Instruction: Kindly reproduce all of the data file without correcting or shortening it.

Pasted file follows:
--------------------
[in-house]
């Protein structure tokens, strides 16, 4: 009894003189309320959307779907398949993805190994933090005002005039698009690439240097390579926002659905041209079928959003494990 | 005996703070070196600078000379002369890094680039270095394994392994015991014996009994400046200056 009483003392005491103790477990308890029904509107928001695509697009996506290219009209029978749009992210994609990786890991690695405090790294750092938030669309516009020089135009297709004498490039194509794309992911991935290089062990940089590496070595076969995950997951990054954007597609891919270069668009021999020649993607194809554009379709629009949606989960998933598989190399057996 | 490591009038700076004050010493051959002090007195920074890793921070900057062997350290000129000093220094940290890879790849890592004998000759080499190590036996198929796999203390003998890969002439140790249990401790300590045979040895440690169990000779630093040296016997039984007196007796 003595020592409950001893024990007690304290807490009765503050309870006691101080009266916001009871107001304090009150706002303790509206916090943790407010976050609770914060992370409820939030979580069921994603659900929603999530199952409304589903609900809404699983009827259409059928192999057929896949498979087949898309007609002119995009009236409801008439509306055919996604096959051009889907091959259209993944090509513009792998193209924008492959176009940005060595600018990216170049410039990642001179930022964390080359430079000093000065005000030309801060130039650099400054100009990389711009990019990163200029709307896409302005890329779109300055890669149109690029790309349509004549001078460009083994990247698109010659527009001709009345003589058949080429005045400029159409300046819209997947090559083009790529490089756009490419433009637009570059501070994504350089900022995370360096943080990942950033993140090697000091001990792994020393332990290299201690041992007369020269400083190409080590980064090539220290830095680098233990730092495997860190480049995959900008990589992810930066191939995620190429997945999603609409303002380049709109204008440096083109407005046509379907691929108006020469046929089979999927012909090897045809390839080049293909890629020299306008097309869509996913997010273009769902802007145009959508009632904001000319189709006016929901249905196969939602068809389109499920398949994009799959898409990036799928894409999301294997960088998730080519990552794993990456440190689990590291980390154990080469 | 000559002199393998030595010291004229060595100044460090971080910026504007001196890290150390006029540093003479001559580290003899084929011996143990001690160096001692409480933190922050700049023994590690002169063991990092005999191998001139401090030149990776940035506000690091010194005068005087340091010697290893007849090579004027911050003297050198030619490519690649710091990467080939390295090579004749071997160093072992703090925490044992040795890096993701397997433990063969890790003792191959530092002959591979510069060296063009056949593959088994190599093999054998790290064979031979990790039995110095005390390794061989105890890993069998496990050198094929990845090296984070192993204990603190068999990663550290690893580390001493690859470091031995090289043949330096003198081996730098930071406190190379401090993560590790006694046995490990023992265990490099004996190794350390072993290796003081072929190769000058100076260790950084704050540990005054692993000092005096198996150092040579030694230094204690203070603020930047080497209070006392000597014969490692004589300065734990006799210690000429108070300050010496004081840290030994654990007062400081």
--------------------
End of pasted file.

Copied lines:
[in-house]
């Protein structure tokens, strides 16, 4: 009894003189309320959307779907398949993805190994933090005002005039698009690439240097390579926002659905041209079928959003494990 | 005996703070070196600078000379002369890094680039270095394994392994015991014996009994400046200056 009483003392005491103790477990308890029904509107928001695509697009996506290219009209029978749009992210994609990786890991690695405090790294750092938030669309516009020089135009297709004498490039194509794309992911991935290089062990940089590496070595076969995950997951990054954007597609891919270069668009021999020649993607194809554009379709629009949606989960998933598989190399057996 | 490591009038700076004050010493051959002090007195920074890793921070900057062997350290000129000093220094940290890879790849890592004998000759080499190590036996198929796999203390003998890969002439140790249990401790300590045979040895440690169990000779630093040296016997039984007196007796 003595020592409950001893024990007690304290807490009765503050309870006691101080009266916001009871107001304090009150706002303790509206916090943790407010976050609770914060992370409820939030979580069921994603659900929603999530199952409304589903609900809404699983009827259409059928192999057929896949498979087949898309007609002119995009009236409801008439509306055919996604096959051009889907091959259209993944090509513009792998193209924008492959176009940005060595600018990216170049410039990642001179930022964390080359430079000093000065005000030309801060130039650099400054100009990389711009990019990163200029709307896409302005890329779109300055890669149109690029790309349509004549001078460009083994990247698109010659527009001709009345003589058949080429005045400029159409300046819209997947090559083009790529490089756009490419433009637009570059501070994504350089900022995370360096943080990942950033993140090697000091001990792994020393332990290299201690041992007369020269400083190409080590980064090539220290830095680098233990730092495997860190480049995959900008990589992810930066191939995620190429997945999603609409303002380049709109204008440096083109407005046509379907691929108006020469046929089979999927012909090897045809390839080049293909890629020299306008097309869509996913997010273009769902802007145009959508009632904001000319189709006016929901249905196969939602068809389109499920398949994009799959898409990036799928894409999301294997960088998730080519990552794993990456440190689990590291980390154990080469 | 000559002199393998030595010291004229060595100044460090971080910026504007001196890290150390006029540093003479001559580290003899084929011996143990001690160096001692409480933190922050700049023994590690002169063991990092005999191998001139401090030149990776940035506000690091010194005068005087340091010697290893007849090579004027911050003297050198030619490519690649710091990467080939390295090579004749071997160093072992703090925490044992040795890096993701397997433990063969890790003792191959530092002959591979510069060296063009056949593959088994190599093999054998790290064979031979990790039995110095005390390794061989105890890993069998496990050198094929990845090296984070192993204990603190068999990663550290690893580390001493690859470091031995090289043949330096003198081996730098930071406190190379401090993560590790006694046995490990023992265990490099004996190794350390072993290796003081072929190769000058100076260790950084704050540990005054692993000092005096198996150092040579030694230094204690203070603020930047080497209070006392000597014969490692004589300065734990006799210690000429108070300050010496004081840290030994654990007062400081």